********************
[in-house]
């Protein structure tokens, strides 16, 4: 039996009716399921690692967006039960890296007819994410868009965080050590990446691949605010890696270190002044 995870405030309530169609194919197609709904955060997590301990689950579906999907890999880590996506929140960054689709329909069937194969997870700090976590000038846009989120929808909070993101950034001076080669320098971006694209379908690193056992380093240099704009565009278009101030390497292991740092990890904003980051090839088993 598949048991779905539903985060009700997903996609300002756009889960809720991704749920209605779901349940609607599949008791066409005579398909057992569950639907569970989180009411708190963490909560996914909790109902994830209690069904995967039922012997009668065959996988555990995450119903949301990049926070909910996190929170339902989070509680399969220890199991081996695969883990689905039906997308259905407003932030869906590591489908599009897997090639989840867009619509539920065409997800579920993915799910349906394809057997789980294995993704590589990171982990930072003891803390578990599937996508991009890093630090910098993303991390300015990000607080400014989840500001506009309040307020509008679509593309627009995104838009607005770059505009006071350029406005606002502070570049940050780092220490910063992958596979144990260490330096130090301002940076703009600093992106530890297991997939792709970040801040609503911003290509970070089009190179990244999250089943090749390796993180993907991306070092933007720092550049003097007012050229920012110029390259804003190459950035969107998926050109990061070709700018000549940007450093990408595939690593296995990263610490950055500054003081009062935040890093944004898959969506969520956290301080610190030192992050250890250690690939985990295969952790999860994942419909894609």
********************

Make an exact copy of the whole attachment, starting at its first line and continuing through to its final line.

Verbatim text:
[in-house]
């Protein structure tokens, strides 16, 4: 039996009716399921690692967006039960890296007819994410868009965080050590990446691949605010890696270190002044 995870405030309530169609194919197609709904955060997590301990689950579906999907890999880590996506929140960054689709329909069937194969997870700090976590000038846009989120929808909070993101950034001076080669320098971006694209379908690193056992380093240099704009565009278009101030390497292991740092990890904003980051090839088993 598949048991779905539903985060009700997903996609300002756009889960809720991704749920209605779901349940609607599949008791066409005579398909057992569950639907569970989180009411708190963490909560996914909790109902994830209690069904995967039922012997009668065959996988555990995450119903949301990049926070909910996190929170339902989070509680399969220890199991081996695969883990689905039906997308259905407003932030869906590591489908599009897997090639989840867009619509539920065409997800579920993915799910349906394809057997789980294995993704590589990171982990930072003891803390578990599937996508991009890093630090910098993303991390300015990000607080400014989840500001506009309040307020509008679509593309627009995104838009607005770059505009006071350029406005606002502070570049940050780092220490910063992958596979144990260490330096130090301002940076703009600093992106530890297991997939792709970040801040609503911003290509970070089009190179990244999250089943090749390796993180993907991306070092933007720092550049003097007012050229920012110029390259804003190459950035969107998926050109990061070709700018000549940007450093990408595939690593296995990263610490950055500054003081009062935040890093944004898959969506969520956290301080610190030192992050250890250690690939985990295969952790999860994942419909894609």